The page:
Supermarkets, which are the greenest?

 

Dr Gary Robertshaw

June 2011

 

The number of supermarkets in the UK has risen dramatically over the last few decades. Its not just the numbers that have risen - supermarkets have aggressively expanded into a wide range of non-food markets including clothing, electrical goods, books, CDs, DVDs, financial services, pharmacy products. The list keeps on growing.

 

At the same time, the number of independent shops, grocers, butchers, florists and corner shops has been in gradual decline as they struggle to compete with the sheer size and prices offered by the large supermarkets.

The current picture is one of a rapidly expanding supermarket sector coupled with the demise of local and small shops.

  Which are the greenest supermarkets in the UK?










 


Whereas it was the small food retailers that were previously threatened by supermarket expansion, a plethora of smaller shops are now facing increased competition as the supermarkets diversify their product range.

The dominance of the supermarkets is also centred around four main companies; Tesco, Asda, Sainsburys and Morrisons. Most people in the UK now shop at one of these big four supermarkets. According to the Independent (6th June 2011), Tesco has a 31% market share, Morrisons 12%, Sainsbury's 16% and Asda 17%.

 

Supermarket dominance is important not just from a local economy perspective but also from an ecological standpoint. That is because the big four supermarkets often pursue business models which are inherently unsustainable and damaging to the environment. Whilst they try to mask this with pseudo-green marketing campaigns, underneath the facade it is apparent that their true motive is profit.

 

For example, cheap food is often flown in from around the globe clocking up a huge carbon footprint whilst cutting out local producers. Palm oil in many of the supermarket products such as biscuits, sweets, confectionaries, margarines, breads, crisps and bars of soap often comes from rainforest areas that have been cleared for palm oil plantations. Cheap labour and sweatshops in third world countries are used to produce bargain clothes. Landfill sites, streets and the countryside are littered with plastic bags given away free. These are just a few examples of the long list of ecologically damaging and unfair practices that the supermarkets pursue.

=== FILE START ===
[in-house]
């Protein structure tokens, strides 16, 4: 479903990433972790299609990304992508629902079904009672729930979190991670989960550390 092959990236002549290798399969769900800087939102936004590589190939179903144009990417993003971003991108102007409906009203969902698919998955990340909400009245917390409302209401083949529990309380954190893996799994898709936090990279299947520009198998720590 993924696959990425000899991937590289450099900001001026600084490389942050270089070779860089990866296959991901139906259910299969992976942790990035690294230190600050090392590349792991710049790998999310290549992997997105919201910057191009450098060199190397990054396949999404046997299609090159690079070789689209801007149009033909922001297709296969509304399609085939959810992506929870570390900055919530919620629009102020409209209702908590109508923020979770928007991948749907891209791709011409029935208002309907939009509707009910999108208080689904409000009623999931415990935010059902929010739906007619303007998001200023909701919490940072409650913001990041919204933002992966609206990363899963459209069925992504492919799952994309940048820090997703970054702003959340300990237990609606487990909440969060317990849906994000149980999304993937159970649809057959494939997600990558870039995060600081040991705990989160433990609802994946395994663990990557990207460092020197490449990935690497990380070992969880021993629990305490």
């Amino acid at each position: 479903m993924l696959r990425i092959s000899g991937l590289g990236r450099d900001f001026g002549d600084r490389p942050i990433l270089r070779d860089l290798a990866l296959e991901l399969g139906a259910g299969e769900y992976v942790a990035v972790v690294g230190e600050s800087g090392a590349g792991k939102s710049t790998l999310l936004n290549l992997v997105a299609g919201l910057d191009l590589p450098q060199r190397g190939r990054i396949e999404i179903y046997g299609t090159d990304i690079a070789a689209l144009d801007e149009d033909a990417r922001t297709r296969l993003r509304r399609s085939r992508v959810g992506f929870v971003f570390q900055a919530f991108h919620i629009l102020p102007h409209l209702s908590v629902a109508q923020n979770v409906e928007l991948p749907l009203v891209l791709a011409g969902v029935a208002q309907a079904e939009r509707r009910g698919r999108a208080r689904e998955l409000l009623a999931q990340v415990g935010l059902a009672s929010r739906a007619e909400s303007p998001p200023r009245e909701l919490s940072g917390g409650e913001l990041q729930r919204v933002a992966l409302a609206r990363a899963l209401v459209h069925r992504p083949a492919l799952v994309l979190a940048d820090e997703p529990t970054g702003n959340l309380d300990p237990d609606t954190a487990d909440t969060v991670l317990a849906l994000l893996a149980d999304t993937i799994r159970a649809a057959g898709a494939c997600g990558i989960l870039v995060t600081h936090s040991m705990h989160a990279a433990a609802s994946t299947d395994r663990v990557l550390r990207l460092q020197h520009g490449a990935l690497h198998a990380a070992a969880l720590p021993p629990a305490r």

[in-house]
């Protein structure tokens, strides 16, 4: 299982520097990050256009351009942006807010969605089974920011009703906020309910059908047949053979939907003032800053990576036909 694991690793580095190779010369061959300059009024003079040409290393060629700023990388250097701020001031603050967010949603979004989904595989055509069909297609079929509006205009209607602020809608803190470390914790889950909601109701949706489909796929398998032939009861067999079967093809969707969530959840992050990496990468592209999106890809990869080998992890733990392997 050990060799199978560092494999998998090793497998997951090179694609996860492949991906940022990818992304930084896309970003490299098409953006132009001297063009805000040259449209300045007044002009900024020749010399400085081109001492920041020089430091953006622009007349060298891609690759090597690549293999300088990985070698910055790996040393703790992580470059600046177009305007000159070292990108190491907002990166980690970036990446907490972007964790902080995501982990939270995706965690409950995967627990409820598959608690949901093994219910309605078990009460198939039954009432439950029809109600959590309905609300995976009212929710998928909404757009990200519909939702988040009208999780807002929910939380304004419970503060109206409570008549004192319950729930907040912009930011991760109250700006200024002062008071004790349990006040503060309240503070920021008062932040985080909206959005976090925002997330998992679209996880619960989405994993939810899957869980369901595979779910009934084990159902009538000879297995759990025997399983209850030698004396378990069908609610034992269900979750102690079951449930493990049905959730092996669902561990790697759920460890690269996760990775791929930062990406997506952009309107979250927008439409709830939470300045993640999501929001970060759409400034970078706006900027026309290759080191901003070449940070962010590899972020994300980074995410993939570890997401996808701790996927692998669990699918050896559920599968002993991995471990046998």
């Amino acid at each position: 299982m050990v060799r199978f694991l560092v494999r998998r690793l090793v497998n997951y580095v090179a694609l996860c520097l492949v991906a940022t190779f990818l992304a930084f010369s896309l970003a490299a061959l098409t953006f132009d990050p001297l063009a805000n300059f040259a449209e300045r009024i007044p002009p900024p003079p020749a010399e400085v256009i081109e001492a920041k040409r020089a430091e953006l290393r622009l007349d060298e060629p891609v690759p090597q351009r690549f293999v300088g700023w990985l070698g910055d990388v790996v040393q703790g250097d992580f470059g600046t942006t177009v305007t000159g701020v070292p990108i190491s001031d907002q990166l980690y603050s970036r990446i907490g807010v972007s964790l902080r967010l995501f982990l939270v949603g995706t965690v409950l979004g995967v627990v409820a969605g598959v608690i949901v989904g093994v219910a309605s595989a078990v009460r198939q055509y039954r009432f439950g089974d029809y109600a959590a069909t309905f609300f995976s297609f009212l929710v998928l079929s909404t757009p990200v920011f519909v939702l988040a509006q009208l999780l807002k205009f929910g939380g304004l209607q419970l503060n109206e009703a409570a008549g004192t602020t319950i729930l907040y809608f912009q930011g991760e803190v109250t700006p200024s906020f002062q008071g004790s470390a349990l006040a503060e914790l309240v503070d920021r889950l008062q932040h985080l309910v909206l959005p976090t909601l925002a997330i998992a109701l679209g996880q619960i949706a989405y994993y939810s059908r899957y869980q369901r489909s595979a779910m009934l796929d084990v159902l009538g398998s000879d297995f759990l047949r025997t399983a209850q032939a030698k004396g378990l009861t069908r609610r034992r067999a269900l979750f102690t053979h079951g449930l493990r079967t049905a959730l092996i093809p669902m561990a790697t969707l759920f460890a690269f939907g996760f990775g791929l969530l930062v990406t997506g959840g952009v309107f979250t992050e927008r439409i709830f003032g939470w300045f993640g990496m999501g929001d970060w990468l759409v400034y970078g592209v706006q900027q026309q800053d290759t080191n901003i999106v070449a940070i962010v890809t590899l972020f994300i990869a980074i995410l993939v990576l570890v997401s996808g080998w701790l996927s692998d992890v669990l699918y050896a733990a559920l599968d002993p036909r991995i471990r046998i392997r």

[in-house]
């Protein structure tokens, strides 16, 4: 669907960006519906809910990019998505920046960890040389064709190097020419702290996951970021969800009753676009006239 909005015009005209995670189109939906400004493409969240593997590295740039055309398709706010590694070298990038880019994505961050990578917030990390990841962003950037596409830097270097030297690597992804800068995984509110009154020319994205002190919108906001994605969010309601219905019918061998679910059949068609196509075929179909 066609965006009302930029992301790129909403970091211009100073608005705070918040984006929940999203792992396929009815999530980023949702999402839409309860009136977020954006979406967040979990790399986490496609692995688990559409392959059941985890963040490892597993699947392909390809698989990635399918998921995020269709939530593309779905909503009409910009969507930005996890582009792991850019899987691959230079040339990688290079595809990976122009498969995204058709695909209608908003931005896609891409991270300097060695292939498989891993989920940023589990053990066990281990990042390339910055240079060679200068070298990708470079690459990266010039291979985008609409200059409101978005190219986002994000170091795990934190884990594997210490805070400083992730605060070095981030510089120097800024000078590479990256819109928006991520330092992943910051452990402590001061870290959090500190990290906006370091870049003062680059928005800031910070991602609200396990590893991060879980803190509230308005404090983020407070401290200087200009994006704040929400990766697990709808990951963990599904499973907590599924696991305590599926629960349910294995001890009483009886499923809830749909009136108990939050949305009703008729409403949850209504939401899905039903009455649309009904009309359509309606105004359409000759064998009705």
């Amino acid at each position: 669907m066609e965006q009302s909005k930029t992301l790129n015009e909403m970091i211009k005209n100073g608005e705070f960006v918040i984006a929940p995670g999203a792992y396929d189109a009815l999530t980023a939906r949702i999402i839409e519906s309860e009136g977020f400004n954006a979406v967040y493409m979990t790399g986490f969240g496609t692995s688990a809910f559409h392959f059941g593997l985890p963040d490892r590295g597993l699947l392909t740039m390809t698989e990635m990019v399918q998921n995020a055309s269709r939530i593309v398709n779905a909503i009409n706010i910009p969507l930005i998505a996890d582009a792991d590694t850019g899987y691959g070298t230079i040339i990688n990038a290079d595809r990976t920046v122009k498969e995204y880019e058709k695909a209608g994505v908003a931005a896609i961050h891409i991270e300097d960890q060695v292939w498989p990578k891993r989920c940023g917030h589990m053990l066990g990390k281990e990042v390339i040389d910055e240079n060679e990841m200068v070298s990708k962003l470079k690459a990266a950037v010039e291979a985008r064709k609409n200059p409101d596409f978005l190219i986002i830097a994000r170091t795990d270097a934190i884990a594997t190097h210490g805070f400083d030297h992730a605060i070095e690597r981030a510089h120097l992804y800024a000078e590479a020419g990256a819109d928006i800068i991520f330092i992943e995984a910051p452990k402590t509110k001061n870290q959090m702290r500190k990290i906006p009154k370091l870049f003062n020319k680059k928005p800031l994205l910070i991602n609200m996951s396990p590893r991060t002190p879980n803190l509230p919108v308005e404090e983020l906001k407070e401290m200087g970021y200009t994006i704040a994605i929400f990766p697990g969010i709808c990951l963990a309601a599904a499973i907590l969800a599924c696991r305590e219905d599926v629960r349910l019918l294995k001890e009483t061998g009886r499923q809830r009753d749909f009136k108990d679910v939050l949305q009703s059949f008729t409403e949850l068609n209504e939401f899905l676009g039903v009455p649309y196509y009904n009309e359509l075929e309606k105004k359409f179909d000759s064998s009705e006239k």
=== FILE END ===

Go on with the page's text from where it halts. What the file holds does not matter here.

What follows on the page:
The problem, however, is that in the real world profit-driven monopolies seldom change their policies in the face of a largely apathetic or uninformed general public who are seeking to reduce their outgoings in response to the economic downturn. That is why it is important to expose unsustainable and unfair practices amongst the largest supermarkets and publicise them widely, so that consumers can make more informed choices and see exactly what they are buying.

 

So, which are the greenest supermarkets? And how do you measure green? There is no single measure that can be used to establish green credentials but typically a range of measures would include its stated ethical policy, commitment to protecting the environment, its policies and procedure for reducing carbon emissions and pollution, labelling of products, treatment of employees including those in other countries, the way it deals with its suppliers, packaging and use of plastic bags, and its contributions towards charities and local causes. In combination, these provide an indication of how green a supermarket is.

 

Ethical Consumer conducted one such exercise in 2011, measuring 19 supermarkets against a range of environmental and social indicators. It found that the Co-operative was the greenest supermarket followed by Marks and Spencer. From their fishing policies to palm oil use to renewable energy, both companies scored well with a genuine commitment to protecting the environment.

 

Languishing at the bottom of the table was Britains biggest supermarket Tesco. Its policies and lack of concern for the environment were illustrated in a Guardian article about the Tesco 'flights for lights' promotion, offering air miles in exchange for low-energy light bulbs, which it said was like giving away a pack of Benson and Hedges with every Nicorette patch.

 

Tesco, every little hurts.

 

 





 

   
 

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